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“More Desirable than Gold”

(Psalm 19)

I. Introduction.
A. Orientation.
1. Last week, we considered that to see God, we must follow His directions.
a. He’s the only One who can tell us how to do so.
b. “Your Word is a lamp to my path and a light to my path” (Ps. 119:105).
c. And that light has shone most fully in Christ, “Who shall lead me through the
wilderness? There are many ways, many false ways, many cross ways, and
but one that is the right way: How shall I hit my way to heaven, the right
way that leads [there]? And who will show me and lead me in this way?
Here Trust answers, Christ will do it; I lean upon Him to be my Moses to lead
me in the way that I should go: ‘You will guide me with Your counsel,’ (Ps.
73:24). Christ has gone the way before His saints, and He will show them
His steps to direct them” (Richard Alleine, Day by Day, 235).
d. This is what the author to the Hebrews meant, “Therefore, since we have so
great a cloud of witnesses surrounding us, let us also lay aside every
encumbrance and the sin which so easily entangles us, and let us run with
endurance the race that is set before us, fixing our eyes on Jesus, the author
and perfecter of faith, who for the joy set before Him endured the cross,
despising the shame, and has sat down at the right hand of the throne of God”
(Heb. 12:1-2).
(i) Those who came before us followed Him.
(ii) They are pointing us in the same direction.

2. But as Edwards reminded us, we need more than just a head full of knowledge.
a. We must also desire to follow Him as He speaks to us in His Word.
b. “Our path should be as “the shining light, that shines more and more to the
perfect day” (Pro. 4:18). We ought to be hungering and thirsting after
righteousness: after an increase in righteousness. ‘As new-born babes, desire
the sincere milk of the work, that ye may grow thereby’ (1 Pet. 2:2). The
perfection of heaven should be our mark. ‘This one thing I do, forgetting
those things which are behind, and reaching forth unto those things that are
before, I press toward the mark, for the prize of the high calling of God in
Christ Jesus’ (Phil. 3:13, 14)” (“The True Christian’s Life a Journey toward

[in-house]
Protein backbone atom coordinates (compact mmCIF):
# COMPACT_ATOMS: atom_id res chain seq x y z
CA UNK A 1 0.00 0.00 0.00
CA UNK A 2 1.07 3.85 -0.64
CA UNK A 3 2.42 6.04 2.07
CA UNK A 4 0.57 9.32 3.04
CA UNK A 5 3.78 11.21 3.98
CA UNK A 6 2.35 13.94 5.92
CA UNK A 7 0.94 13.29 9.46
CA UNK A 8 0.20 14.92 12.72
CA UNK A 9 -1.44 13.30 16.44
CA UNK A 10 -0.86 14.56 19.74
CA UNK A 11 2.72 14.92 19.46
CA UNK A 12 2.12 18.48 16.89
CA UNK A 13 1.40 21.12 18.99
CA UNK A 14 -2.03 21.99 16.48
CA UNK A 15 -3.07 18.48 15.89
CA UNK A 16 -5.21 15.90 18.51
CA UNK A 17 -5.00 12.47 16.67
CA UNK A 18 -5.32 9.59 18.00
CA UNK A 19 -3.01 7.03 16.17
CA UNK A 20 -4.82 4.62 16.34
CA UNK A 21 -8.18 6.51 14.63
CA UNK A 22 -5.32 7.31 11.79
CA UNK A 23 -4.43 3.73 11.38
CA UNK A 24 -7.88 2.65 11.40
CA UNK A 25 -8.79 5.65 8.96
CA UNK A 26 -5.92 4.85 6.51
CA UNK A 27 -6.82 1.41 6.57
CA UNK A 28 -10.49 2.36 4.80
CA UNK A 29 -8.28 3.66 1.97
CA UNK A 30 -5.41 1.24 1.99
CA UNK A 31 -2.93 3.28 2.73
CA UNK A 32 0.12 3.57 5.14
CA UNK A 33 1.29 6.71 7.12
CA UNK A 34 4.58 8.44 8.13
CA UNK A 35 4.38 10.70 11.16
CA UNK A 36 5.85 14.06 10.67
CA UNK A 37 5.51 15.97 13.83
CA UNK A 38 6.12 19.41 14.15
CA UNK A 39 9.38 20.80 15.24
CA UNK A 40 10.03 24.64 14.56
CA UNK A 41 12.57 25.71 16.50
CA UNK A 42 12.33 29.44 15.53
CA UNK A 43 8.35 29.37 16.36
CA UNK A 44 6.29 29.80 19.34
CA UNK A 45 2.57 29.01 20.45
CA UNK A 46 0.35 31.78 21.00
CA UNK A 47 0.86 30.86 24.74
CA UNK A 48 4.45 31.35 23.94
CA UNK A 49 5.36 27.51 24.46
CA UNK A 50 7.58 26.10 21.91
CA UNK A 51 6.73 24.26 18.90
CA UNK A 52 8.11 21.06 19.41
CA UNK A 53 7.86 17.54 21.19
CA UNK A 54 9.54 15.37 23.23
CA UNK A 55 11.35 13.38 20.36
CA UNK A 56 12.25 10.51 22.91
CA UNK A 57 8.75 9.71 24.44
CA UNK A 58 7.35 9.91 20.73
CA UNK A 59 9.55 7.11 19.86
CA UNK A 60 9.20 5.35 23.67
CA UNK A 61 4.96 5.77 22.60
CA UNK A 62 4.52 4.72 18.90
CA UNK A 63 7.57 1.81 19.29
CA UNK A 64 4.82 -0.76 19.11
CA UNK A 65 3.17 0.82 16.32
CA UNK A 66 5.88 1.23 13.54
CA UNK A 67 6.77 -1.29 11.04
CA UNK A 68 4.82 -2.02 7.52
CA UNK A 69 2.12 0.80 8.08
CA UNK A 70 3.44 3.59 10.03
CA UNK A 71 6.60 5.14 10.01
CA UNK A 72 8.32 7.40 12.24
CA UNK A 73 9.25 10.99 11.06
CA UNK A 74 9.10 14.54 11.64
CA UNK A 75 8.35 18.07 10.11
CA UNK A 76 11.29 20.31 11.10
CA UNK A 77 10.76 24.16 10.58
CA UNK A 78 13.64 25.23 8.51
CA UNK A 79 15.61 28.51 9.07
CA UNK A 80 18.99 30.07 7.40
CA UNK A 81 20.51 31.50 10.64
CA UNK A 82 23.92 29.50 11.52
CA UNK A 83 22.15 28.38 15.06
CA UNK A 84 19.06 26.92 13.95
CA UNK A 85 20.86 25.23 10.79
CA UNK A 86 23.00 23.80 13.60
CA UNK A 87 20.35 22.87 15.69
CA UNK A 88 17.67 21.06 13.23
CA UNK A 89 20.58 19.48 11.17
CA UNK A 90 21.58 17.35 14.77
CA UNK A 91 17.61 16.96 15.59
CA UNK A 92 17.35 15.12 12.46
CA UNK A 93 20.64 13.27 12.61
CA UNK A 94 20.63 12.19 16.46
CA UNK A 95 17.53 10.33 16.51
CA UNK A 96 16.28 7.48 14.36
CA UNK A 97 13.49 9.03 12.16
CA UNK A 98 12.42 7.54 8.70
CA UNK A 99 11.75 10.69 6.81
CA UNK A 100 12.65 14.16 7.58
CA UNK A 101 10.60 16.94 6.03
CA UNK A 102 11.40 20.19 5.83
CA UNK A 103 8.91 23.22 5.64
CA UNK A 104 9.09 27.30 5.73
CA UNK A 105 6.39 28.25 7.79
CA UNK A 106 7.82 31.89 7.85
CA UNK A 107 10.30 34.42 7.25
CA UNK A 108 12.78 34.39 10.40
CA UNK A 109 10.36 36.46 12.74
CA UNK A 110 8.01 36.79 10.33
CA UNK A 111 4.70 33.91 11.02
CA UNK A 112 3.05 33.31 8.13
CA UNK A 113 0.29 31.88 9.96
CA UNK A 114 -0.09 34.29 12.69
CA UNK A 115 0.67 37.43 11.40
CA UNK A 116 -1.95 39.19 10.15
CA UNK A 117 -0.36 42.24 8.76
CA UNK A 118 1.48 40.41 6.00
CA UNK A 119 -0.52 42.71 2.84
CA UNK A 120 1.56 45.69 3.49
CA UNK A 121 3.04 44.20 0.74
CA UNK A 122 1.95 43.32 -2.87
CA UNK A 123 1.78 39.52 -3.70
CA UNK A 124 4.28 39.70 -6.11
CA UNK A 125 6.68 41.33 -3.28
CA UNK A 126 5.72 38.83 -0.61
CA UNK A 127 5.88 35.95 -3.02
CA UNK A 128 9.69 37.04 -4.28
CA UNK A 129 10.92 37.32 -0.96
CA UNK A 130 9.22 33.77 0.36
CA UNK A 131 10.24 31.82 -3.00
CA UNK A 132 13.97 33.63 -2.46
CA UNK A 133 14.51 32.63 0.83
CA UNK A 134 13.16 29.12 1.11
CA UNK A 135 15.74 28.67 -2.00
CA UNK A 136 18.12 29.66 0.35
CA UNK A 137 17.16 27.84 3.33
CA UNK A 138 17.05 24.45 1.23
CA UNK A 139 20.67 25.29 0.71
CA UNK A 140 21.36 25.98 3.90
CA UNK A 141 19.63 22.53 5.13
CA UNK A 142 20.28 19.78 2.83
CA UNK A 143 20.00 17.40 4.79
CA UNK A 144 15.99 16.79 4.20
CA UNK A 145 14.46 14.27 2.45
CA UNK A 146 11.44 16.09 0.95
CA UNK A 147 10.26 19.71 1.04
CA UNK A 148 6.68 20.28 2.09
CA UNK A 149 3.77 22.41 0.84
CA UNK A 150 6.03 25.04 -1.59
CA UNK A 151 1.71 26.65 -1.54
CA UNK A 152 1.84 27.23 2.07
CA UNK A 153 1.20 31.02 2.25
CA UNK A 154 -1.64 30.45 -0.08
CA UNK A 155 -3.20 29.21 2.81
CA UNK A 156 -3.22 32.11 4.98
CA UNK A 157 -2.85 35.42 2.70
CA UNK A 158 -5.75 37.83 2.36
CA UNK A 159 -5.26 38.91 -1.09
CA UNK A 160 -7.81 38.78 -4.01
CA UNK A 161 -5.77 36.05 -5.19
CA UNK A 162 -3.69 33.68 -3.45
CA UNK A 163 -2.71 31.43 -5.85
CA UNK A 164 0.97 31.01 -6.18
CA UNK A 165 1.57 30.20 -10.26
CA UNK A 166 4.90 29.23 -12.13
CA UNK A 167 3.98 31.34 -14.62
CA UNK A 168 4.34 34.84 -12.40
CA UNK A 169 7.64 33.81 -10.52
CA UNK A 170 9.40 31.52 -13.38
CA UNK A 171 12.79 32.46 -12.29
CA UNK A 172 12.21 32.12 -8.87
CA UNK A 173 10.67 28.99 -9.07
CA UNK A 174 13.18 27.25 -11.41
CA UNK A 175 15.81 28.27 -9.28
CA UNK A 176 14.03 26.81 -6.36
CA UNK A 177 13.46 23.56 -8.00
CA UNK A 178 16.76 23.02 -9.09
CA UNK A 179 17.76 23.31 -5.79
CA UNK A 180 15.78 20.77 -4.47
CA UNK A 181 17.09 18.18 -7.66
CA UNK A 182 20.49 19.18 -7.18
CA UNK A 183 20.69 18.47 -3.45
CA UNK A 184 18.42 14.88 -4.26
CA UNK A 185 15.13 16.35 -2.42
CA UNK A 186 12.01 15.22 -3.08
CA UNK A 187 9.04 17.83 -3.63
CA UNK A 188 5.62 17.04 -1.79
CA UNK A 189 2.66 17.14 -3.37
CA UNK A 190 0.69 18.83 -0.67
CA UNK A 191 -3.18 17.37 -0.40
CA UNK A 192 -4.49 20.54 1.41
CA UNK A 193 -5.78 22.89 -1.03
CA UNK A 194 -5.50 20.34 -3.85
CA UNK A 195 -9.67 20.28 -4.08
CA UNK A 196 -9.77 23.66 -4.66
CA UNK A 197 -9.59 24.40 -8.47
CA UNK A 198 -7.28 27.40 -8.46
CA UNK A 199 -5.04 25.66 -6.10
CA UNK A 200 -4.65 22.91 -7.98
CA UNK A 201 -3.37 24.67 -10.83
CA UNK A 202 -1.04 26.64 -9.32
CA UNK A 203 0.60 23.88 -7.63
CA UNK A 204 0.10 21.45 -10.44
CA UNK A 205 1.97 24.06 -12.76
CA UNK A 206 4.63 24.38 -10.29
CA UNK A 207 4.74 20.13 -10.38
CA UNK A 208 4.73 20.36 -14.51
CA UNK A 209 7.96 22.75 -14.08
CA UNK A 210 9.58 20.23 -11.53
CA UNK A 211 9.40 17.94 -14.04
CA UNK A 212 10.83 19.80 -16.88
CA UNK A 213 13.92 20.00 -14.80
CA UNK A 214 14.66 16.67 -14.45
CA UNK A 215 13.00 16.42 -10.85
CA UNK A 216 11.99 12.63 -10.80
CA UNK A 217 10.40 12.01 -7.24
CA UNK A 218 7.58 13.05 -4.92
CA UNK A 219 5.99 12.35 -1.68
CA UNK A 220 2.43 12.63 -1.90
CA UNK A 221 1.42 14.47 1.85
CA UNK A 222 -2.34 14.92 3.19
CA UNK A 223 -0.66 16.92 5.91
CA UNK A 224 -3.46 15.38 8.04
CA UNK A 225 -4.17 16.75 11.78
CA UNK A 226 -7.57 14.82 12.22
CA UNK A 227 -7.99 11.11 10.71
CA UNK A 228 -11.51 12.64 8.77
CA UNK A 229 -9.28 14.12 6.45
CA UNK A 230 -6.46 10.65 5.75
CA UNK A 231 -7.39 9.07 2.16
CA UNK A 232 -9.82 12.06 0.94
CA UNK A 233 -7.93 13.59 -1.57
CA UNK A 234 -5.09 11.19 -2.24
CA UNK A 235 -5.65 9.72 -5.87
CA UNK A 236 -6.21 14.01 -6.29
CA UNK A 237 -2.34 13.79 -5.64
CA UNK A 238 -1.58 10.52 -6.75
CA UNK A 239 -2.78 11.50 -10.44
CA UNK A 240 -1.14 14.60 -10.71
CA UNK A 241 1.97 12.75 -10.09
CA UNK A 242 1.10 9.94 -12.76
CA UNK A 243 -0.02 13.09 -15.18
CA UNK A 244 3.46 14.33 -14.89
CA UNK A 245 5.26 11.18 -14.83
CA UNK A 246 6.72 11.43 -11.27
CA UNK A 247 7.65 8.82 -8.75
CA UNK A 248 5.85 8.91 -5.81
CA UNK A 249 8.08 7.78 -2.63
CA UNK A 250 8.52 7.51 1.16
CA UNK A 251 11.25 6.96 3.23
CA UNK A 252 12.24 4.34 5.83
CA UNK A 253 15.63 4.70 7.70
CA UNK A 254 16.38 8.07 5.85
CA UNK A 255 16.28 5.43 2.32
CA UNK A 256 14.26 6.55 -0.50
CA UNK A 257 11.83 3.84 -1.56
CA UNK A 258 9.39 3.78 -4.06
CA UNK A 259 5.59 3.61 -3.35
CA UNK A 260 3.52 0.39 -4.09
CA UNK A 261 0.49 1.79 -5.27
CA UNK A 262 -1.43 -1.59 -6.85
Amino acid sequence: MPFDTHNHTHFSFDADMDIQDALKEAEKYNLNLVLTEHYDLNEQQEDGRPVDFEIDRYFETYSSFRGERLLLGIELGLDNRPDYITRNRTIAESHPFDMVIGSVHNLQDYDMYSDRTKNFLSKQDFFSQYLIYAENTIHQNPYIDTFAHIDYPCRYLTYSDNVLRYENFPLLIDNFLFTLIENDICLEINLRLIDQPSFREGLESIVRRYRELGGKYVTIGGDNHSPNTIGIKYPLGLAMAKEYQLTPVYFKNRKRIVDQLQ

B. Preview.
1. This evening, I want us to think a bit more about the importance of desiring the
a. To do anything, we must want to do it; affections are what move us.
b. Again, Edwards, “The Author of the human nature has not only given us
affections, but has made them very much the spring of actions. As the

affections do not only necessarily belong to the human nature, but are a very
great part of it; so (inasmuch as by regeneration persons are renewed in the
whole man, and sanctified throughout) holy affections do not only necessarily
belong to true religion, but are a very great part of it. And as true religion is
of a practical nature, and God hath so constituted the human nature, that the
affections are very much the spring of men’s actions, this also shows, that
true religion must consist very much in the affections.
Such is man’s nature, that he is very inactive, any otherwise than he is
influenced by some affection, either love or hatred, desire, hope, fear, or
some other. These affections we see to be the springs that set men agoing, in
all the affairs of life, and engage them in all their pursuits: these are the
things that put men forward, and carry them along, in all their worldly
business; and especially are men excited and animated by these, in all affairs
wherein they are earnestly engaged, and which they pursue with vigor. We
see the world of mankind to be exceeding busy and active; and the affections
of men are the springs of the motion: take away all love and hatred, all hope
and fear, all anger, zeal, and affectionate desire, and the world would be, in a
great measure motionless and dead; there would be no such thing as activity
amongst mankind, or any earnest pursuit whatsoever. It is affection that
engages the covetous man, and him that is greedy of worldly profits, in his
pursuits; and it is by the affections, that the ambitious man is put forward in
pursuit of worldly glory; and it is the affections also that actuate the
voluptuous man, in his pursuit of pleasure and sensual delights: the world
continues, from age to age, in a continual commotion and agitation, in a